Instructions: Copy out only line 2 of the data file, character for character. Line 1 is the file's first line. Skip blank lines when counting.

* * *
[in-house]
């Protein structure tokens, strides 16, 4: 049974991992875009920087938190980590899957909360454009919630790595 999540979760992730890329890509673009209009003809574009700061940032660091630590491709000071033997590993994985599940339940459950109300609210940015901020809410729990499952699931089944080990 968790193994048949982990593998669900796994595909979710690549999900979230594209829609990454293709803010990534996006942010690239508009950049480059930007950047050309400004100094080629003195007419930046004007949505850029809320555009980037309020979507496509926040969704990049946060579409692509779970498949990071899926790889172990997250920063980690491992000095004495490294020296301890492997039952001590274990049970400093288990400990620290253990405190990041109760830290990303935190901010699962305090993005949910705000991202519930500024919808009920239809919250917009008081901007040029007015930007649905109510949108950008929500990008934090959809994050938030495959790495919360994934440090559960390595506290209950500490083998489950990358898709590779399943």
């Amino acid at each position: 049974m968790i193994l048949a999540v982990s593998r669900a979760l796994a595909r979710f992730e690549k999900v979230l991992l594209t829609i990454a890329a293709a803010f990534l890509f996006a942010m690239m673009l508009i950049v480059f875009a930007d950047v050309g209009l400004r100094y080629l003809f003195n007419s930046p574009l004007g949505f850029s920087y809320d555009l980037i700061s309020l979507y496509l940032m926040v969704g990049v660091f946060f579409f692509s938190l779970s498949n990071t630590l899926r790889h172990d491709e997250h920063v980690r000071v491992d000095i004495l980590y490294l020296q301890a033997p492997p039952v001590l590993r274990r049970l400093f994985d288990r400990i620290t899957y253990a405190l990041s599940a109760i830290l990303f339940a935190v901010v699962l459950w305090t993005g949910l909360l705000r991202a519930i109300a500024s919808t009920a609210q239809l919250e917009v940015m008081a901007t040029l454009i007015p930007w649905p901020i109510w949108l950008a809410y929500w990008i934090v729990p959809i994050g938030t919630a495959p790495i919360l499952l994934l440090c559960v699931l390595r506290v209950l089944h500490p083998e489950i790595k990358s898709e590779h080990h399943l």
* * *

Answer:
């Protein structure tokens, strides 16, 4: 049974991992875009920087938190980590899957909360454009919630790595 999540979760992730890329890509673009209009003809574009700061940032660091630590491709000071033997590993994985599940339940459950109300609210940015901020809410729990499952699931089944080990 968790193994048949982990593998669900796994595909979710690549999900979230594209829609990454293709803010990534996006942010690239508009950049480059930007950047050309400004100094080629003195007419930046004007949505850029809320555009980037309020979507496509926040969704990049946060579409692509779970498949990071899926790889172990997250920063980690491992000095004495490294020296301890492997039952001590274990049970400093288990400990620290253990405190990041109760830290990303935190901010699962305090993005949910705000991202519930500024919808009920239809919250917009008081901007040029007015930007649905109510949108950008929500990008934090959809994050938030495959790495919360994934440090559960390595506290209950500490083998489950990358898709590779399943």